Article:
I don’t know how to explain why some mamas and daddies don’t speak to each other, even though they share the same children.
And most of all, I worry about explaining why his big brothers have to leave us for half of every week. Because before he can truly understand, he won’t understand, and I know there will be tears.
I don’t want him to be heartbroken half of every week, his best friends in the world lost to him again. I know it is coming. I can already see the gears turning in that precious little head, wondering; the start of the dissonance.
Lately on the days without his brothers around, his little lip trembles when he sees their pictures. He runs into their rooms, just to check.
We will see them soon, sweetheart, I tell him, soon.
Hank’s big brothers have huge hearts buried under their tough exteriors. They play and wrestle and high-five and cuddle and pick up and carry and comfort their little brother. I know they miss him, too, when they are away.
They don’t treat him any differently because I am not their mama, too. They love him just like they love each other, even though they don’t say it.
Hank has no place in one of their two worlds, but they live for him in our world. They amaze me every day with their maturity and compassion. Their resilience as they bounce between lives; their acceptance of their new family.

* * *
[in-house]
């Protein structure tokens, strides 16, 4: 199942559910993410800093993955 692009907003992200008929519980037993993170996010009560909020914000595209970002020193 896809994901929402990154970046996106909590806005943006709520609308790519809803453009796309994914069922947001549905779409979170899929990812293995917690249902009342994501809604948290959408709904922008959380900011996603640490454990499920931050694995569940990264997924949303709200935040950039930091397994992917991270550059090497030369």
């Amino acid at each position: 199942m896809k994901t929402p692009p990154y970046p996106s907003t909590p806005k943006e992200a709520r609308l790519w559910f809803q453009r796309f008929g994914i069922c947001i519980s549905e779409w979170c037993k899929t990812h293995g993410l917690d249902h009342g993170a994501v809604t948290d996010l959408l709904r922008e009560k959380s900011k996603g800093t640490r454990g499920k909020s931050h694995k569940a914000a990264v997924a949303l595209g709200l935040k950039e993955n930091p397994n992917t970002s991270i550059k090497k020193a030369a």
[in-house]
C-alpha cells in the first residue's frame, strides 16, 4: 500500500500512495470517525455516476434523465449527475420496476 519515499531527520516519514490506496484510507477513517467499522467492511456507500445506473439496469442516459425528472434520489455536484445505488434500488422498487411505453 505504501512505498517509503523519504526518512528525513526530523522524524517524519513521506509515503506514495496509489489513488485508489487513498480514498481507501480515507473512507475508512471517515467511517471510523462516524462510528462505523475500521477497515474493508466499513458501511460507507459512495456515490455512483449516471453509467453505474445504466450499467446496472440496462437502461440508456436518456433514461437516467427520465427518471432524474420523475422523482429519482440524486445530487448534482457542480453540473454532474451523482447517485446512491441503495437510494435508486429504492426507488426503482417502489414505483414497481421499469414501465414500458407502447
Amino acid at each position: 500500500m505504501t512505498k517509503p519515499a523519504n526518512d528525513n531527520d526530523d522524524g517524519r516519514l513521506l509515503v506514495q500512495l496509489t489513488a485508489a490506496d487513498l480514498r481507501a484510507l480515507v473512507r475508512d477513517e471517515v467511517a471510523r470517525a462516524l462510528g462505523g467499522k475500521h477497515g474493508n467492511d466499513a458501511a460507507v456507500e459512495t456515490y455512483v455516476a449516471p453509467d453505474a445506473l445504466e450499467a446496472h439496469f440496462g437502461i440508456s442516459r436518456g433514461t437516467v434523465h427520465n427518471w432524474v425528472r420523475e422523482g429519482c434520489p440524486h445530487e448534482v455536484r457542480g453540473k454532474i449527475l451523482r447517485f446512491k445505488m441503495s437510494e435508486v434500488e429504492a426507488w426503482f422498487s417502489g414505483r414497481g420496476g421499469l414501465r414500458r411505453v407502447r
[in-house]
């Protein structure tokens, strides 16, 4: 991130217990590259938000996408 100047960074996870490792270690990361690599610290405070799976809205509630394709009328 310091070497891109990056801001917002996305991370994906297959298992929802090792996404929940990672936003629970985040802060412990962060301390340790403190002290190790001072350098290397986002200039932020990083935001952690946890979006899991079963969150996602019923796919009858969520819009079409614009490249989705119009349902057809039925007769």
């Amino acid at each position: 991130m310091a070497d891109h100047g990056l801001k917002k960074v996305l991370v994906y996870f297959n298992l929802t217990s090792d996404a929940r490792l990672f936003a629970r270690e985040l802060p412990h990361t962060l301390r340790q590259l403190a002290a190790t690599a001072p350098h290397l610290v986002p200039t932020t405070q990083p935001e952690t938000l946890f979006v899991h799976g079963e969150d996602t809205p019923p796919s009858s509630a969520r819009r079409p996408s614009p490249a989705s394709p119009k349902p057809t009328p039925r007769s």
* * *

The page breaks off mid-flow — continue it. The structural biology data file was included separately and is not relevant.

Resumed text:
When daddy loads them up to take them back to their mama’s house, Hank stands in the doorway waving his special wave. He opens and closes his little fist to each of them, saying I Love You, even though the words don’t come out yet.
His big brothers answer him with the same wave, their code, their secret send-off. The words don’t come out of their mouths, either.
Thanks so much Jessica – at Not The Average Mama – for including my post in your roundup today! We stepmamas all sure do understand each other, and it is such a big help to have an online tribe. I’m excited to be included with your other great blog finds today!
This past week I did something I thought I might never get the privilege of doing in my lifetime.
I picked out five nice dress shirts that matched (but not too much) for the five handsome boys in my life; put on a scarf from my closet that tied them all together, and dragged my six-pack down to Two Moon Park for a half hour with our favorite photographer.
We actually took family pictures.
Professionally-done; a true family photo shoot.
I almost couldn’t believe it happened, but I know one of these days, that amazing photographer is going to email me a link to check out the proof that it actually did.
The pictures that will prove that I have my dream family, when sometimes I feel the need to say “pinch me” because this can’t actually be MY life.
I have a husband who is not only hard-working, caring, and smart; but a wonderful daddy as well. (And handsome, to boot!) He is my soul mate and my best friend. It took me a while to find him, but I know I was supposed to find him in my lifetime.
I have three stepsons who are the sweetest, most well-behaved boys you will ever meet, and even more importantly–the BEST big brothers.
And we all have Hank. The little boy I dreamed of all those years and finally have; blue eyes, blond hair, and a beating heart.
I still have to pinch myself about him, too. Every day.
This family of mine is my whole world now, and I have been focusing on my gratitude now that fall is here. Things are slowing down–thank goodness–we’re catching our breath after our crazy summer, and Thanksgiving time is right around the corner. I have never had a year to be so grateful.